Q: I purchased a house in FL, but I noticed that they did not put my wife's as co-owner and her name is not on the deed.
Will to this property go though probate court if I pass away?
A: Your homestead could pass to your surviving spouse through probate, but if there are children from another marriage, they would have an interest also. A simple quit claim deed might solve your problems, but you might want to schedule a consultation with an estate planning attorney to discuss your particular details.
A: Most definitely yes. You should have the seller sign a corrected deed. Contact the closing agent to have them prepare and record the paperwork and get copies reviewed in advance (which should have been done with the purchase). If you wish to avoid probate, you can contact an estate planning lawyer to prepare your will, a revocable living trust and other documents.
A: It will, at the very least, require a determination by a probate judge that it was your residential homestead in order to pass on to your spouse.
You could correct this relatively easily by executing a warranty deed to add your spouse. Contact a lawyer to have one prepared so it's done correctly the first time.
A: Yes, if you and your wife do not re-execute the deed and transfer the property from you (with her joining you as spouse as to homestead property) back to you and she as husband and wife, then upon your passing, the property would go through probate. Unless you have a will leaving the property to your wife, under the intestate laws of Florida, your wife would receive a life estate and any children that you may have would receive a remainder interest. If you do not have any children, then the property would pass outright 100% to your wife.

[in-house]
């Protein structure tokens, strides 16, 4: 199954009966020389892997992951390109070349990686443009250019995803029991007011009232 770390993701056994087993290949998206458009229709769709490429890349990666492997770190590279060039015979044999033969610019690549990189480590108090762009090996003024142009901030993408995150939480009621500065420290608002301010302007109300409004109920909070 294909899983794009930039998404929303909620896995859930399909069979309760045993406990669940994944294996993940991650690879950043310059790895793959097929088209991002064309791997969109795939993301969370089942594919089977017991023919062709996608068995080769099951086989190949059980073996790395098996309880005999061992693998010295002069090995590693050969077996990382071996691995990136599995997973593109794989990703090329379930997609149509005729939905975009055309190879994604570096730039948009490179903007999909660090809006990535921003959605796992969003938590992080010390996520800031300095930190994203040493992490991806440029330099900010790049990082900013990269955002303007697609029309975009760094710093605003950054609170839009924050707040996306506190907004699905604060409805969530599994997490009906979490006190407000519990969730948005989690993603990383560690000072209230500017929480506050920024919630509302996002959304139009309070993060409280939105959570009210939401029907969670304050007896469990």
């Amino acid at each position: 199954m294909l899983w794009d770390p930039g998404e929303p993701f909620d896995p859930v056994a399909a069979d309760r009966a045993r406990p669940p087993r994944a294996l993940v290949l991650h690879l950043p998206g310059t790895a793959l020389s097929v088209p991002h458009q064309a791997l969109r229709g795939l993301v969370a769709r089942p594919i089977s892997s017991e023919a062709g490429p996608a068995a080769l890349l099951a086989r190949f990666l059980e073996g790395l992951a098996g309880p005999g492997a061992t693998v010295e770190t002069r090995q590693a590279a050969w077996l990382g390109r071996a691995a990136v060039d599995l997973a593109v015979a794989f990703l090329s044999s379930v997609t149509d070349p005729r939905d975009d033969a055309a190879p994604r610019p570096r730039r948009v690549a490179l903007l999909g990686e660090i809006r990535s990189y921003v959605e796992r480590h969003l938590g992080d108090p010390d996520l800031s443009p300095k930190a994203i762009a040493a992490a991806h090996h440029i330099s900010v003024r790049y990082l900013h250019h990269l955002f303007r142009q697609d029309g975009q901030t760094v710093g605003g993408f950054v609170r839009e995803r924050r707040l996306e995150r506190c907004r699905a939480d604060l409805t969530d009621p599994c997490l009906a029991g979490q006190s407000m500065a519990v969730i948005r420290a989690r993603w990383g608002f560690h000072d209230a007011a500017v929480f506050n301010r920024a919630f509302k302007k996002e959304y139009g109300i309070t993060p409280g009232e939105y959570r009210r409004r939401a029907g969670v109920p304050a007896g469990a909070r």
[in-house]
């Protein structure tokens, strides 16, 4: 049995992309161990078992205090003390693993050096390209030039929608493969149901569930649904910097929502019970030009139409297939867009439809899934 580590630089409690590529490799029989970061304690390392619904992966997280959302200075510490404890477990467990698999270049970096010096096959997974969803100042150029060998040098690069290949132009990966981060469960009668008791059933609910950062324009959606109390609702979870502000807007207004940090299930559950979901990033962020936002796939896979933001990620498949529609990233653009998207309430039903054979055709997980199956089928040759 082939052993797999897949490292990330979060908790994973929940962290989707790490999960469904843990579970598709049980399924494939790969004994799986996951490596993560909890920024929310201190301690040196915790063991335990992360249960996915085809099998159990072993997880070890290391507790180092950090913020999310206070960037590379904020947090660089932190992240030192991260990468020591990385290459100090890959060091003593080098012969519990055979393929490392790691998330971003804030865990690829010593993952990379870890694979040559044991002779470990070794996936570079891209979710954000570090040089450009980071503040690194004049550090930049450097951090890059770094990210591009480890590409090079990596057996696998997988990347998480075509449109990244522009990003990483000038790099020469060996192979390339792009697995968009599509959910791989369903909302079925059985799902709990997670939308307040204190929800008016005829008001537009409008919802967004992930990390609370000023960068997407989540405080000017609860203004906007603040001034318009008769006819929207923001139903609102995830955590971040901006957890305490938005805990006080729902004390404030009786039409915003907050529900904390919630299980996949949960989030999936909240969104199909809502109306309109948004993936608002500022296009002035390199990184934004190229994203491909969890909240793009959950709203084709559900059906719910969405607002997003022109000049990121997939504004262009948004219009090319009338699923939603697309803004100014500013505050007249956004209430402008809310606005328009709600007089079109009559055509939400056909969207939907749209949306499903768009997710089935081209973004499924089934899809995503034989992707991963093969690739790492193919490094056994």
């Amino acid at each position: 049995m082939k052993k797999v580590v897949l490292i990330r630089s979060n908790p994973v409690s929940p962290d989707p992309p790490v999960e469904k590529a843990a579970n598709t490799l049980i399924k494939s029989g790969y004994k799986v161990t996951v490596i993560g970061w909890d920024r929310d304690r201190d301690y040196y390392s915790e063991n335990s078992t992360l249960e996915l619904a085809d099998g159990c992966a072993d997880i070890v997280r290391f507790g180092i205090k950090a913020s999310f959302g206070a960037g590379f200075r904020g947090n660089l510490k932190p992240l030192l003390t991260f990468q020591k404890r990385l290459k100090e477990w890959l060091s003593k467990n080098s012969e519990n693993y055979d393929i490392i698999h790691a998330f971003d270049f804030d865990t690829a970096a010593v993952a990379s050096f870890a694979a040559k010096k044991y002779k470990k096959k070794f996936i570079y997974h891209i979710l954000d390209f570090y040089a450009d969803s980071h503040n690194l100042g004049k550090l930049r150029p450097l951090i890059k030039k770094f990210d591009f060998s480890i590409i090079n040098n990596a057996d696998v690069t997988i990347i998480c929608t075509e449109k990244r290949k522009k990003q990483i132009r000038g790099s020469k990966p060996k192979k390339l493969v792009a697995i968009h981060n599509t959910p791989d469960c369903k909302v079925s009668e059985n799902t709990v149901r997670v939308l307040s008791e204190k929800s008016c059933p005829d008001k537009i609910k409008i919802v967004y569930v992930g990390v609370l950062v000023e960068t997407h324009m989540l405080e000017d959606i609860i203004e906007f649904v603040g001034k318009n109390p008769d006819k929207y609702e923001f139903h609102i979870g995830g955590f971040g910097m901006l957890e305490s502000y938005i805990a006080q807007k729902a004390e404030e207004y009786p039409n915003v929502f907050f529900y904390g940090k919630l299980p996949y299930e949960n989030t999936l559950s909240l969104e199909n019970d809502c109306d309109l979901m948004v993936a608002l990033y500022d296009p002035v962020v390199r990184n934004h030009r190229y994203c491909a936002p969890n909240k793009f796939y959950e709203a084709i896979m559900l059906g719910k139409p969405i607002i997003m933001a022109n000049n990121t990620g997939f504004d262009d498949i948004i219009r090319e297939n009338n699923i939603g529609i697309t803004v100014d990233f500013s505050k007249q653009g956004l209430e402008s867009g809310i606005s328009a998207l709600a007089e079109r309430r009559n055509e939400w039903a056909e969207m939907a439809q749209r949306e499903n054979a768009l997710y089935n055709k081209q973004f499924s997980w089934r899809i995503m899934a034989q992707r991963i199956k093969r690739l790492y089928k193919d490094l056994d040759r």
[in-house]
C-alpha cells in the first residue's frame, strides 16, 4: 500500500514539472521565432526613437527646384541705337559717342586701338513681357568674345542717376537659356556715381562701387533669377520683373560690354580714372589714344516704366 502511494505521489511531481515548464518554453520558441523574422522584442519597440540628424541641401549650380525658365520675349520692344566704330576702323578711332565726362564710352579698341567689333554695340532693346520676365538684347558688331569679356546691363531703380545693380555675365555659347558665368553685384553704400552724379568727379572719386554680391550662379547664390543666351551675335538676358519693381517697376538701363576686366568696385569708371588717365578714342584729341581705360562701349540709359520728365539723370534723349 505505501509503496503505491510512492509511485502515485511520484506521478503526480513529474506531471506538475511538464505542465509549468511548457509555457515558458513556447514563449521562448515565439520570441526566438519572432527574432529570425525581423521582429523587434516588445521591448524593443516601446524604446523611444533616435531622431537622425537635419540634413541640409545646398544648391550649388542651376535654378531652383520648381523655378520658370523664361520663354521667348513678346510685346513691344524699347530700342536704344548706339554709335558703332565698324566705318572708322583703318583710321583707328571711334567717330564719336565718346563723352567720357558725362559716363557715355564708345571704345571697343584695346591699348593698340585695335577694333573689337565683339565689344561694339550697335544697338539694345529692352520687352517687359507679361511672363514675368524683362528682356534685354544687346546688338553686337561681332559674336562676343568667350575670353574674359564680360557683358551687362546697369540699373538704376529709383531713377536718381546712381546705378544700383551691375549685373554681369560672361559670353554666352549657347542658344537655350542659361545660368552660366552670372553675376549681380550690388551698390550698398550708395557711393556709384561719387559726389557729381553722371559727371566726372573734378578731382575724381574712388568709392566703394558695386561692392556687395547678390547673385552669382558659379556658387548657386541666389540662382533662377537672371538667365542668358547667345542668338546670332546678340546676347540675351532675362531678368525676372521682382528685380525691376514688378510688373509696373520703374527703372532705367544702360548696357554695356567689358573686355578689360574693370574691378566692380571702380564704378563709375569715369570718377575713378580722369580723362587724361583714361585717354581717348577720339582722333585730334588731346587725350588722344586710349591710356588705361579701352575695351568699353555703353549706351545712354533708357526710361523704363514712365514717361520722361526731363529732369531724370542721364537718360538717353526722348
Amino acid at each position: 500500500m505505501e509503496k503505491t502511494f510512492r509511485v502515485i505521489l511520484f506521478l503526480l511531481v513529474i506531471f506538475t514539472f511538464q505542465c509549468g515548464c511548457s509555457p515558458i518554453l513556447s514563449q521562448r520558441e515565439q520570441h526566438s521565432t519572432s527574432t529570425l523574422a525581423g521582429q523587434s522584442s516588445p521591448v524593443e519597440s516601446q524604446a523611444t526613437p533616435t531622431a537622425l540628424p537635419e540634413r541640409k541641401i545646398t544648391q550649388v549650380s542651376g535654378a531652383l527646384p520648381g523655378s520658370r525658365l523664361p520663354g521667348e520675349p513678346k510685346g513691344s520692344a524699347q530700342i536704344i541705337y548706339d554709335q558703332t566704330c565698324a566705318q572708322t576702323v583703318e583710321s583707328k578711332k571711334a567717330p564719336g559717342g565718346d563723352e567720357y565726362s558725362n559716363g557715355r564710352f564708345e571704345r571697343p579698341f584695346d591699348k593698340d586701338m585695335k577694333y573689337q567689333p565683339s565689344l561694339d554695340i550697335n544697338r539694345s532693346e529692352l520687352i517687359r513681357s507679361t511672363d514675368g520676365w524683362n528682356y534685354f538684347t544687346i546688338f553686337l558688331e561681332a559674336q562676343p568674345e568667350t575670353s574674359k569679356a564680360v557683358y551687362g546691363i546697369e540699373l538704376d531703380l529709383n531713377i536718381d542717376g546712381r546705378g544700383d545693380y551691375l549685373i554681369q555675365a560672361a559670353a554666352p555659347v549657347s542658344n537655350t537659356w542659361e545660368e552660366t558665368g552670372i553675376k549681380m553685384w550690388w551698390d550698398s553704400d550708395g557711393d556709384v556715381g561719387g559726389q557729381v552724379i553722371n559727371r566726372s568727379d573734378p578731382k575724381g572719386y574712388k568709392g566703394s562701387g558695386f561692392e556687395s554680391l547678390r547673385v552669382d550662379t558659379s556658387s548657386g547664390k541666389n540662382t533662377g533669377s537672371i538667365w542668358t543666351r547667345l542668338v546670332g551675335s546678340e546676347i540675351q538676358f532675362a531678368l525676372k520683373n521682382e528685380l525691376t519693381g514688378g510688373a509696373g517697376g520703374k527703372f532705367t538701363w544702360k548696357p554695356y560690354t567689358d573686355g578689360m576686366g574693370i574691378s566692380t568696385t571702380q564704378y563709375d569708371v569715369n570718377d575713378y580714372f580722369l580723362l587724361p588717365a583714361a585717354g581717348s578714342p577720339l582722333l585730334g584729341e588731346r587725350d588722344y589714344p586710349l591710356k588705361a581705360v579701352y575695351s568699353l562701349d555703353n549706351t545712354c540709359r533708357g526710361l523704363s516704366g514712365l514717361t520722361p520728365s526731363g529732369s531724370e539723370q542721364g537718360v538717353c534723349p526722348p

If you want the property to pass to the survivor of the two of you without probate, then you will need to hire a real estate attorney to prepare the deed from you back to you and your wife as husband and wife. This is a survivorship deed called tenancy by the entireties.
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